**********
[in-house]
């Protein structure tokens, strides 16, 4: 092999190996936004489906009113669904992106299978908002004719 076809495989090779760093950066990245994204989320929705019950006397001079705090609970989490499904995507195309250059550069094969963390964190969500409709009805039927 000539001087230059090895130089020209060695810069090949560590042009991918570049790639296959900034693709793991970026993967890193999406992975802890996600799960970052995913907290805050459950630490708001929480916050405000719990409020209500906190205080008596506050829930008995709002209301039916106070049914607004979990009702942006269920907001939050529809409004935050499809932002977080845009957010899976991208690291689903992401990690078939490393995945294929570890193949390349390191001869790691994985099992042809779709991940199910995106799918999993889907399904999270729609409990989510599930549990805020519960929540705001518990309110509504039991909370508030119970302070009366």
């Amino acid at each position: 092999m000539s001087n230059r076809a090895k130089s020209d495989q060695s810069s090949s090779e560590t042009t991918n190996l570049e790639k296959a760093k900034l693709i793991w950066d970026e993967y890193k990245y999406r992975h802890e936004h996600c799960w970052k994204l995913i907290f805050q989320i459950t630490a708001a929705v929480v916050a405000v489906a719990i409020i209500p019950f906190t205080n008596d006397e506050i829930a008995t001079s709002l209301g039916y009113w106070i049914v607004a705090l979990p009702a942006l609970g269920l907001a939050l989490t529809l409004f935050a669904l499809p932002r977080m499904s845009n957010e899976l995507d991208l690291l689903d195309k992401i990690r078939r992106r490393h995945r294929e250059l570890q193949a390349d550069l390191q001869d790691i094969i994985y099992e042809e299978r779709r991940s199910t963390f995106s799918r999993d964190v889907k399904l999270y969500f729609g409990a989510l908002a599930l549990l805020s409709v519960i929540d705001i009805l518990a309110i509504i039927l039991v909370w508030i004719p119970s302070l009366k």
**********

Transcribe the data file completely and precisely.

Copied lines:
[in-house]
């Protein structure tokens, strides 16, 4: 092999190996936004489906009113669904992106299978908002004719 076809495989090779760093950066990245994204989320929705019950006397001079705090609970989490499904995507195309250059550069094969963390964190969500409709009805039927 000539001087230059090895130089020209060695810069090949560590042009991918570049790639296959900034693709793991970026993967890193999406992975802890996600799960970052995913907290805050459950630490708001929480916050405000719990409020209500906190205080008596506050829930008995709002209301039916106070049914607004979990009702942006269920907001939050529809409004935050499809932002977080845009957010899976991208690291689903992401990690078939490393995945294929570890193949390349390191001869790691994985099992042809779709991940199910995106799918999993889907399904999270729609409990989510599930549990805020519960929540705001518990309110509504039991909370508030119970302070009366």
């Amino acid at each position: 092999m000539s001087n230059r076809a090895k130089s020209d495989q060695s810069s090949s090779e560590t042009t991918n190996l570049e790639k296959a760093k900034l693709i793991w950066d970026e993967y890193k990245y999406r992975h802890e936004h996600c799960w970052k994204l995913i907290f805050q989320i459950t630490a708001a929705v929480v916050a405000v489906a719990i409020i209500p019950f906190t205080n008596d006397e506050i829930a008995t001079s709002l209301g039916y009113w106070i049914v607004a705090l979990p009702a942006l609970g269920l907001a939050l989490t529809l409004f935050a669904l499809p932002r977080m499904s845009n957010e899976l995507d991208l690291l689903d195309k992401i990690r078939r992106r490393h995945r294929e250059l570890q193949a390349d550069l390191q001869d790691i094969i994985y099992e042809e299978r779709r991940s199910t963390f995106s799918r999993d964190v889907k399904l999270y969500f729609g409990a989510l908002a599930l549990l805020s409709v519960i929540d705001i009805l518990a309110i509504i039927l039991v909370w508030i004719p119970s302070l009366k």